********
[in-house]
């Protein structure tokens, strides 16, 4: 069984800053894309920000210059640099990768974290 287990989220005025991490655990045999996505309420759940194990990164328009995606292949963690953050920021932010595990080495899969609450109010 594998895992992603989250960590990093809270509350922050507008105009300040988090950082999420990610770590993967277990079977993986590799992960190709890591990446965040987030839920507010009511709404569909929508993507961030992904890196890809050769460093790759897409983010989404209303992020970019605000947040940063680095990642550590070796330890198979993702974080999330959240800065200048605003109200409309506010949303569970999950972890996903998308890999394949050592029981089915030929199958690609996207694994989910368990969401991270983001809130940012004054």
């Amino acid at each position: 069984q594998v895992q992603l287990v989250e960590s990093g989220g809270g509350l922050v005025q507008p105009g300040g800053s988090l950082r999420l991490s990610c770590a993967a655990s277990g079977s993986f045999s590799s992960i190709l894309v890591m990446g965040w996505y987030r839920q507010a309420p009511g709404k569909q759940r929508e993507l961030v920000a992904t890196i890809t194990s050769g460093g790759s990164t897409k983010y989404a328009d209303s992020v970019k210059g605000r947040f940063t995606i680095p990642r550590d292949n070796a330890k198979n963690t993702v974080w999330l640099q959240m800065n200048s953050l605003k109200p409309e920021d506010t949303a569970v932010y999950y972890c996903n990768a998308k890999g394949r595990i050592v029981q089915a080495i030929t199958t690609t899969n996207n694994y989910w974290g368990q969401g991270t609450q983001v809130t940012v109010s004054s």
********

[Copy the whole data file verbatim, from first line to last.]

[in-house]
């Protein structure tokens, strides 16, 4: 069984800053894309920000210059640099990768974290 287990989220005025991490655990045999996505309420759940194990990164328009995606292949963690953050920021932010595990080495899969609450109010 594998895992992603989250960590990093809270509350922050507008105009300040988090950082999420990610770590993967277990079977993986590799992960190709890591990446965040987030839920507010009511709404569909929508993507961030992904890196890809050769460093790759897409983010989404209303992020970019605000947040940063680095990642550590070796330890198979993702974080999330959240800065200048605003109200409309506010949303569970999950972890996903998308890999394949050592029981089915030929199958690609996207694994989910368990969401991270983001809130940012004054």
């Amino acid at each position: 069984q594998v895992q992603l287990v989250e960590s990093g989220g809270g509350l922050v005025q507008p105009g300040g800053s988090l950082r999420l991490s990610c770590a993967a655990s277990g079977s993986f045999s590799s992960i190709l894309v890591m990446g965040w996505y987030r839920q507010a309420p009511g709404k569909q759940r929508e993507l961030v920000a992904t890196i890809t194990s050769g460093g790759s990164t897409k983010y989404a328009d209303s992020v970019k210059g605000r947040f940063t995606i680095p990642r550590d292949n070796a330890k198979n963690t993702v974080w999330l640099q959240m800065n200048s953050l605003k109200p409309e920021d506010t949303a569970v932010y999950y972890c996903n990768a998308k890999g394949r595990i050592v029981q089915a080495i030929t199958t690609t899969n996207n694994y989910w974290g368990q969401g991270t609450q983001v809130t940012v109010s004054s």